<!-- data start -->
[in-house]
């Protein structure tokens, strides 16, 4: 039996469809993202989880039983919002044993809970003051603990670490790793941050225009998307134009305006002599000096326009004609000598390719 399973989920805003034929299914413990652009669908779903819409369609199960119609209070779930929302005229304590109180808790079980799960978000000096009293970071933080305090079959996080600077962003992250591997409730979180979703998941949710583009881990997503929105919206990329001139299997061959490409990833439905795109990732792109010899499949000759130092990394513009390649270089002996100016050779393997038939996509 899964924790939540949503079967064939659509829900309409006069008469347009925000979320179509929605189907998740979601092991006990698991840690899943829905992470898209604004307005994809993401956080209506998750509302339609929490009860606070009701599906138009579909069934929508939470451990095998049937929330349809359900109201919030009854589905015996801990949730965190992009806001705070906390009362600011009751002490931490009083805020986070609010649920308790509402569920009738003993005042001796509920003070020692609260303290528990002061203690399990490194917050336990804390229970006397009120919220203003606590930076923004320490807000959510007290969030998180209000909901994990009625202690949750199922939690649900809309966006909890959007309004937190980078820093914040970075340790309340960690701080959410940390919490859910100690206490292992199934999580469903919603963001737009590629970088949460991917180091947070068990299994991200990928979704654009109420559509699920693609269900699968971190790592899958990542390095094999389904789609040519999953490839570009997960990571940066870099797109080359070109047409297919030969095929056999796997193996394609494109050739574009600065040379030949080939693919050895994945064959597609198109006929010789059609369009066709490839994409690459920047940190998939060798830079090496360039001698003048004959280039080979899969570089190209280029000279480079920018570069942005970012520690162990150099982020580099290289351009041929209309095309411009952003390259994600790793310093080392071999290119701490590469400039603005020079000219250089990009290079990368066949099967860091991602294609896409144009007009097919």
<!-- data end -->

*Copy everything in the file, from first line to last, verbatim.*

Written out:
[in-house]
């Protein structure tokens, strides 16, 4: 039996469809993202989880039983919002044993809970003051603990670490790793941050225009998307134009305006002599000096326009004609000598390719 399973989920805003034929299914413990652009669908779903819409369609199960119609209070779930929302005229304590109180808790079980799960978000000096009293970071933080305090079959996080600077962003992250591997409730979180979703998941949710583009881990997503929105919206990329001139299997061959490409990833439905795109990732792109010899499949000759130092990394513009390649270089002996100016050779393997038939996509 899964924790939540949503079967064939659509829900309409006069008469347009925000979320179509929605189907998740979601092991006990698991840690899943829905992470898209604004307005994809993401956080209506998750509302339609929490009860606070009701599906138009579909069934929508939470451990095998049937929330349809359900109201919030009854589905015996801990949730965190992009806001705070906390009362600011009751002490931490009083805020986070609010649920308790509402569920009738003993005042001796509920003070020692609260303290528990002061203690399990490194917050336990804390229970006397009120919220203003606590930076923004320490807000959510007290969030998180209000909901994990009625202690949750199922939690649900809309966006909890959007309004937190980078820093914040970075340790309340960690701080959410940390919490859910100690206490292992199934999580469903919603963001737009590629970088949460991917180091947070068990299994991200990928979704654009109420559509699920693609269900699968971190790592899958990542390095094999389904789609040519999953490839570009997960990571940066870099797109080359070109047409297919030969095929056999796997193996394609494109050739574009600065040379030949080939693919050895994945064959597609198109006929010789059609369009066709490839994409690459920047940190998939060798830079090496360039001698003048004959280039080979899969570089190209280029000279480079920018570069942005970012520690162990150099982020580099290289351009041929209309095309411009952003390259994600790793310093080392071999290119701490590469400039603005020079000219250089990009290079990368066949099967860091991602294609896409144009007009097919």